Oil theft, too expensive, technical for Niger Deltans – Kuku

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Kingsley-KukuAs the country’s revenue continues to dwindle due the activities of oil thieves, the Special Adviser to the President on Niger Delta and Chairman of the Presidential Amnesty Programme (PAP), Hon. Kingsley Kuku, Tuesday declared that the sophistication and financial wherewithal needed by its perpetrators in the Niger Delta were beyond the capacity of the people from the region.

The Coordinating Minister for the Economy and Minister of Finance, Dr. Ngozi Okonjo-Iweala, had recently disclosed that due to oil theft, daily oil production had nosedived to between 2.1 and 2.2 million barrels per day as against 2.5 million barrels projection in this year’s budget. Kuku stated that the technical know-how and financial muscle involved in oil theft were provided by very wealthy and highly placed Nigerians outside the region and their international collaborators.

Kuku, who spoke at a press conference in Abuja, to mark four years of federal government’s proclamation of amnesty for ex-militants and three years of actual implementation of the programme, said illegal refining of crude, which had already been effectively tackled, was what some people from the oil-rich region had the capacity to do.

He said oil theft was a function of supply and demand, adding that it was because the international community was interested in buying the stolen crude that emboldens its perpetrators. He added that no Niger Deltan had the wherewithal to bring in the kind of vessels used in perpetrating the act and position such in international waters with the attendant technicalities involved in the theft as well as demurrage.

“No Niger Deltan has the money to pay for vessels to berth and wait… Currently, no Niger Deltan has the technical know-how and financial muscle to be involved in oil theft,” he said, pointing out that it was due to the realisation that the vice has global colouration that President Goodluck Jonathan had decided to seek the support of the international community in tackling it. The presidential aide lamented that it was disturbing that as much as over 300,000 barrels of crude are lost to the thieves daily, adding that some countries needed just that much to run their entire economy .

He noted that President Jonathan had challenged the Nigerian Navy to rise to the occasion to arrest the trend, adding that the international community and the countries within the Gulf of Guinea must rise up against the vice. Kuku pointed out that if the countries within the Gulf of Guinea which harbour illegal refineries rise up against the theft, the problem would be solved. He also noted beyond checking the theft, the most potent way of nipping negative incidences associated with oil exploration and exploitation in the bud was the active involvement of the people, and called on the international oil companies to do so. Kuku disclosed that the Amnesty Programme had recorded resounding successes in all sphere, adding that the programme which started three years ago already has 30,000 youths under its umbrella.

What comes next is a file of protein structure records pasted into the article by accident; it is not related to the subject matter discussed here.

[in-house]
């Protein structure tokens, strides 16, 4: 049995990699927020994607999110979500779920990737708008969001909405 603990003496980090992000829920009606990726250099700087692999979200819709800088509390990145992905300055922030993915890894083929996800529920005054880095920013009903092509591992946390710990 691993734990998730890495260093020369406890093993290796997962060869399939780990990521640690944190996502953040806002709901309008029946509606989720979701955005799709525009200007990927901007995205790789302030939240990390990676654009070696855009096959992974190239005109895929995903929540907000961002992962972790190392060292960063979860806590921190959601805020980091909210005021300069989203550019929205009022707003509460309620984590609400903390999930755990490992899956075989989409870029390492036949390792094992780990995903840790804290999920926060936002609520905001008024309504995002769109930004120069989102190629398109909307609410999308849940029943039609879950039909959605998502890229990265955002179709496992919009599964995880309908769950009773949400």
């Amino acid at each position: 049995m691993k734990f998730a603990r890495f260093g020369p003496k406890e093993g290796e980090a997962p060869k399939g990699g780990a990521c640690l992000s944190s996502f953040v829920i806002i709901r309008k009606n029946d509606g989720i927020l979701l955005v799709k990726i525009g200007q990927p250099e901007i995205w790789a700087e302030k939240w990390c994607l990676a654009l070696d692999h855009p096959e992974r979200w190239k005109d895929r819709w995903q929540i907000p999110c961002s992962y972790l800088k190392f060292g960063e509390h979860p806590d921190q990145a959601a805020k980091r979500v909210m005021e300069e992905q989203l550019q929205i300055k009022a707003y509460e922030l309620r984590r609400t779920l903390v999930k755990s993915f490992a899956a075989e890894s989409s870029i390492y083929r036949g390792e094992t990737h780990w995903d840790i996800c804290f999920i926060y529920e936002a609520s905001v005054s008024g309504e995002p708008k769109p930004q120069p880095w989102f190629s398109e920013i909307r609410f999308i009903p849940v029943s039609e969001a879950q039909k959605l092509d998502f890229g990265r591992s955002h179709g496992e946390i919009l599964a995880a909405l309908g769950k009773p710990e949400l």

Kuku disclosed that the programme which terminates in 2015 has already trained over 11,000 youths from Niger Delta in different fields and vocations, regretting that many of them had remained unemployed after their training. The presidential aide, who showcased 22 pilots who had completed their training as full pilots and bagged their Private Pilot Licences (PPLs) and Commercial Pilot Licences (CPL) from the African Union Aviation Academy in South Africa, said they would go to Lufthansa in Germany and other world class airlines for their type-rating.

He also disclosed that 25 others had completed their Masters’ degree programmes from Ivy League universities in the United Kingdom even as he noted that some others in various vocational trainings had been employed and no longer receiving allowances from the Amnesty Office. Earlier, the Technical Assistant to Kuku and Head of the Reintegration department of the Amnesty Office, Mr. Lawrence Pepple, who gave the synopsis of the programme from proclamation till date, described the Amnesty Programme as the sincerest, boldest and most profound effort by the federal government since 1960, to address the age-long agitations in the Niger Delta.

Information from ThisDay was used in this report.